When Mr. Cunningham was 8, the family moved to Los Angeles, where he described himself as the “poorest person” in his class.

“But we didn’t spend our time focusing on that,” he told the Spokesman-Review of Spokane, Wash., in an interview last year. “I was spending my time on what I could do.” What he wanted to do was fly planes as a fighter pilot. By the time he was in high school, he could identify an aircraft overhead merely by its sound.

Mr. Cunningham attended a community college in Santa Monica, Calif., working at a gas station and furniture store and delivering newspapers on the side, before he enlisted in the Navy in 1951. He served in the Marine Corps in the Korean War, flying 54 missions as a night fighter pilot, according to NASA. He remained in the Marine Corps Reserve until 1975, reaching the rank of colonel.

Mr. Cunningham studied physics at the University of California at Los Angeles, where he received a bachelor’s degree in 1960 and a master’s degree the following year. He worked at the Rand Corp. on classified defense projects while pursuing a doctoral degree, which he completed except for his dissertation.

He recalled that he was listening to the car radio as he cruised along Mulholland Drive toward Santa Monica the morning of May 5, 1961, as Alan B. Shepard Jr. prepared to become the first American to fly in space.

“As it got down to the last 4 or 5 minutes of the countdown, I was so excited … that I couldn’t drive anymore!” Mr. Cunningham said years later in a NASA oral history. “I pulled over to the side of the road and I listened. And they got to the final count: 3 — 2 — 1 — liftoff. And before that Redstone rocket had cleared the tower, I heard myself yelling out loud” in profane excitement.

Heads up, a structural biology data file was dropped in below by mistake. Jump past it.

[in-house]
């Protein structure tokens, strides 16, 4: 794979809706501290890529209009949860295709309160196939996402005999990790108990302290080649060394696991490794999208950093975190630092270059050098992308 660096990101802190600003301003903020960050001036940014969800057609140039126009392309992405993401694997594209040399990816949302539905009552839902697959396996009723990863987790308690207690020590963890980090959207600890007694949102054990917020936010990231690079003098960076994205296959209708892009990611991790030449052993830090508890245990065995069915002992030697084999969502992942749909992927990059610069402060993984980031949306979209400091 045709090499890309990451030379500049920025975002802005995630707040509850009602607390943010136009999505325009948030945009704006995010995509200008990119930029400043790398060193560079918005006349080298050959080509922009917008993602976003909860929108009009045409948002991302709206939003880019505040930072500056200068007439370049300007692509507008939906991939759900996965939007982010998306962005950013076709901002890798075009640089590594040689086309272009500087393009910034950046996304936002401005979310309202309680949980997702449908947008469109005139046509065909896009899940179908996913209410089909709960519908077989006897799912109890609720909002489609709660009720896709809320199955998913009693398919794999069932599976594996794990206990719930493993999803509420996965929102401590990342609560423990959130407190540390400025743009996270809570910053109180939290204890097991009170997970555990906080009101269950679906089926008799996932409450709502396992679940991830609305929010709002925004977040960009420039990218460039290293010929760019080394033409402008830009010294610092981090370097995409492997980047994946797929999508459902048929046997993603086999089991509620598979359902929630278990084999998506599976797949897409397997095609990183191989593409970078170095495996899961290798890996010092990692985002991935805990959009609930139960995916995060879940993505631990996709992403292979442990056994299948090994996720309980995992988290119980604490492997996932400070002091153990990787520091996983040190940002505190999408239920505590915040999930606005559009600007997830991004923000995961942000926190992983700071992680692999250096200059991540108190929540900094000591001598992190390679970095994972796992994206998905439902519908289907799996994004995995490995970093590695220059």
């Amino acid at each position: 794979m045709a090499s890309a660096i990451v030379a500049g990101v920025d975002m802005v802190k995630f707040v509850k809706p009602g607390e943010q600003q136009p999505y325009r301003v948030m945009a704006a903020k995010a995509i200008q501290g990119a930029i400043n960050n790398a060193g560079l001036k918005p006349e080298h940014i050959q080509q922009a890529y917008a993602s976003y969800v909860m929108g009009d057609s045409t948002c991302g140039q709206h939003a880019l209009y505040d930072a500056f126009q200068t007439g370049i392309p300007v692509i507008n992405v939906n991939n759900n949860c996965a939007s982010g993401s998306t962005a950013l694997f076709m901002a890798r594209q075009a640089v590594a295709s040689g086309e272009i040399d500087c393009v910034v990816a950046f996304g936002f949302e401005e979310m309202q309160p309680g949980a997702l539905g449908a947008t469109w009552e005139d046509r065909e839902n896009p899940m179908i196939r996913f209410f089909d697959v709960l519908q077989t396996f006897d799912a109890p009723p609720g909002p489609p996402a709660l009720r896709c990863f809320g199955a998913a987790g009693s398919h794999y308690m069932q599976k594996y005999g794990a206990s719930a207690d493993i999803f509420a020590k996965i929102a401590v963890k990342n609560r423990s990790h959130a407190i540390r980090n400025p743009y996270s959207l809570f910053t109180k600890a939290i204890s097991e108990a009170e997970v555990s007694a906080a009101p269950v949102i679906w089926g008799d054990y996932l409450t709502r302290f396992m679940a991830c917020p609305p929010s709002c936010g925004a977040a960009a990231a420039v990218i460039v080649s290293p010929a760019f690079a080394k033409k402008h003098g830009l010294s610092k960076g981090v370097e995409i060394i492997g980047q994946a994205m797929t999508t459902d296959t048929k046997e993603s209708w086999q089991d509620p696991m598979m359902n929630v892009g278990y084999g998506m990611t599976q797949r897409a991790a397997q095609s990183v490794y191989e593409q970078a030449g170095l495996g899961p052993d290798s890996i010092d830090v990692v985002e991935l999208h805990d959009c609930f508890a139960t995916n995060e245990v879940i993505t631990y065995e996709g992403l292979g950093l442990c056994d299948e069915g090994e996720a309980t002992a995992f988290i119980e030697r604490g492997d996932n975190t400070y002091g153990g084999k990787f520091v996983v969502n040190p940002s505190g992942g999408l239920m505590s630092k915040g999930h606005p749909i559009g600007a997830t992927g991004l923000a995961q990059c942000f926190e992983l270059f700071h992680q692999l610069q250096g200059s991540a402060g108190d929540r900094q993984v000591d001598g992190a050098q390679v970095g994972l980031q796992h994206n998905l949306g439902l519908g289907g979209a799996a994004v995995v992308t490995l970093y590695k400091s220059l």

That moment, he reflected, was when he set out to become an astronaut. He was hired by NASA in 1963.

After Apollo 7, Mr. Cunningham served as chief of NASA’s Skylab program, which produced the first American space station.

Mr. Cunningham left NASA in 1971. He told the New York Times that he felt a “small amount of sour grapes” over his being passed over for later space flights but cited his “comings and goings, mostly goings” — and their consequent strain on his family — as the greater factor in his decision.

Mr. Cunningham wrote a memoir of his time in the space program, “The All-American Boys,” published in 1977. After departing NASA, he pursued careers in venture capital and real estate investment. He was also a radio host and in recent years expressed doubt about the human role in climate change.

Eisele died at 57 in 1987 of a heart attack, and Schirra died at 84 in 2007.

In 2008, Mr. Cunningham — and, posthumously, Schirra and Eisele — received the NASA Distinguished Service Medal, the space agency’s highest honor. The award was an upgrade of their earlier Exceptional Service Medal, which Mr. Cunningham described in his memoir as indicating a “NASA hero, second class.”

Mr. Cunningham’s first marriage was to Lo Irby. Survivors include his second wife, Dot Cunningham; two children from his first marriage, Brian Cunningham and Kimberly Cunningham; and a sister.

For decades after leaving NASA, Mr. Cunningham championed the space program and challenged the adversity to risk that, in his view, increasingly hampered human ambition. In the days of the space race, “we shared a common dream to test the limits of man’s imagination and daring,” he remarked to the Houston Chronicle in 2018. “That attitude allowed us to overcome every obstacle.”

For his own part, he said he had never gotten his fill of flying.

“You can’t get enough of it if you really are an aviator,” he told NASA in 1999. “I have not really done hardly any flying in the last 20 years, and yet I cannot hardly stand today to look up, especially in bad weather, and hear a T-38 going through the clouds up there. It honestly hurts.”